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Cerebral palsy (CP) is non-progressive, which means that there is no change to the injury in the brain.

But functional abilities may change or decrease over time. This can be due to secondary changes throughout the body. For example, reducing range of movement at joints and reduced length of muscles.

Benefits of physiotherapy

Physiotherapy is important for disabled adults to maintain functional ability. It can also limit further contractures or limited muscle length.

Physiotherapy treatment may include exercises on how to increase or maintain:

  • mobility, such as walking and standing without an aid
  • the length of tightened muscles
  • the range of movement of your joints
  • stamina and exercise tolerance. This can also help to reduce fatigue.

Cerebral palsy (CP) and fatigue

Ageing and cerebral palsy

Your physio will also provide training and advice on:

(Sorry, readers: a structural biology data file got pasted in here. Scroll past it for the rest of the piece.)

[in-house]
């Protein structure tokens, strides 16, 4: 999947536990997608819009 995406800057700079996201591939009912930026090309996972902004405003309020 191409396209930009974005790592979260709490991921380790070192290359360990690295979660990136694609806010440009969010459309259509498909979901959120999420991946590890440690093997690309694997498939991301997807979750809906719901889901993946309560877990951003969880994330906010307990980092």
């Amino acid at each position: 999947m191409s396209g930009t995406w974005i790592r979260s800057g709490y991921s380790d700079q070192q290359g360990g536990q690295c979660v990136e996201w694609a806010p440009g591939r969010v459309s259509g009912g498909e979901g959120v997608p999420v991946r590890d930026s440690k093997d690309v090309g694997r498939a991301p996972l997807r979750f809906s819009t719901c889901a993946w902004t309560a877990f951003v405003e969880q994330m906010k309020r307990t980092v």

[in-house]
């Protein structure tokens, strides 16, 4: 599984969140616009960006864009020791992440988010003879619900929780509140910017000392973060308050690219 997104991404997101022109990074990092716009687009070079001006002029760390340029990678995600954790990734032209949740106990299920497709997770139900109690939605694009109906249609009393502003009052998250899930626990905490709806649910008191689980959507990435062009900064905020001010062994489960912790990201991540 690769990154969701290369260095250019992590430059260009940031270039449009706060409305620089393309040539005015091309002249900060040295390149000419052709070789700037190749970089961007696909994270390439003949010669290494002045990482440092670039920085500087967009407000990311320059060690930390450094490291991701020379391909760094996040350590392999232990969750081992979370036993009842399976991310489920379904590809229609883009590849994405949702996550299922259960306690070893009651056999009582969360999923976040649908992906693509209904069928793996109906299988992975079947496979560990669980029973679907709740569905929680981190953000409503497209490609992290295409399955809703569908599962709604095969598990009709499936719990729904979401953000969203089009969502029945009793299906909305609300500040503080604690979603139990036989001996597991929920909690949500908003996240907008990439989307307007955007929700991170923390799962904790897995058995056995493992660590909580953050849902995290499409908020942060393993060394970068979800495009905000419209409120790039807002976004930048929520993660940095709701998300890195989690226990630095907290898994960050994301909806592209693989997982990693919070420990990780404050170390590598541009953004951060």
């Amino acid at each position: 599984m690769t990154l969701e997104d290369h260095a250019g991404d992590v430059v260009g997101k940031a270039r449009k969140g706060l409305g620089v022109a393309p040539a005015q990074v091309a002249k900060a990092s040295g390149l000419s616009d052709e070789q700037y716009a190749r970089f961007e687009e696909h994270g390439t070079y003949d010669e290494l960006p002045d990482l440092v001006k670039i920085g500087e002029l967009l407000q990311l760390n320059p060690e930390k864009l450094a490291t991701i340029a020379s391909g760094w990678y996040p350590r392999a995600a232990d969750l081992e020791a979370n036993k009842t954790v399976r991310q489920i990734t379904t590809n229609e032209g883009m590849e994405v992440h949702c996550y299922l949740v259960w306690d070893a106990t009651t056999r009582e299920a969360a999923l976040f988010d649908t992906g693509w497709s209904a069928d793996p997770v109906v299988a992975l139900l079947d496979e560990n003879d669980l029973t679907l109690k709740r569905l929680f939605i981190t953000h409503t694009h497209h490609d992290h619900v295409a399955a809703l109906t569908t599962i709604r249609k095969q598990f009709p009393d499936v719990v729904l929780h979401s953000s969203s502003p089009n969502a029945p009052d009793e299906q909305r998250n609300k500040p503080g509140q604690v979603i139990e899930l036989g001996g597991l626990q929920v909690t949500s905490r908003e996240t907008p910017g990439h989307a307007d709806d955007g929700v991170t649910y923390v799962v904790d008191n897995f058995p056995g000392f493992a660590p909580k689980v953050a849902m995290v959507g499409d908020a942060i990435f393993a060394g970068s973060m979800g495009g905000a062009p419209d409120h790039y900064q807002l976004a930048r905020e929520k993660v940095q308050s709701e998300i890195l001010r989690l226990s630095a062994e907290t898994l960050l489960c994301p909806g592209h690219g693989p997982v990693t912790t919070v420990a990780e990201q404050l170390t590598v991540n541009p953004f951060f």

• balance to help improve confidence and reduce the risk of falling
  • positioning to achieve the best posture possible
  • equipment to achieve a 24-hour postural management programme
  • supportive devices, such as a wheelchair, orthotic devices or other adaptive equipment
  • hydrotherapy treatment

Physiotherapy treatment will help you live the best life possible by maximising your potential. It can help you to maintain and, where possible, improve your functional abilities.

Access to physiotherapy

To find a physiotherapist, you can go through the NHS or search for private practitioners.

Find a chartered physiotherapist near you (The Chartered Society of Physiotherapists).

Last reviewed by Scope on: 26/01/2021

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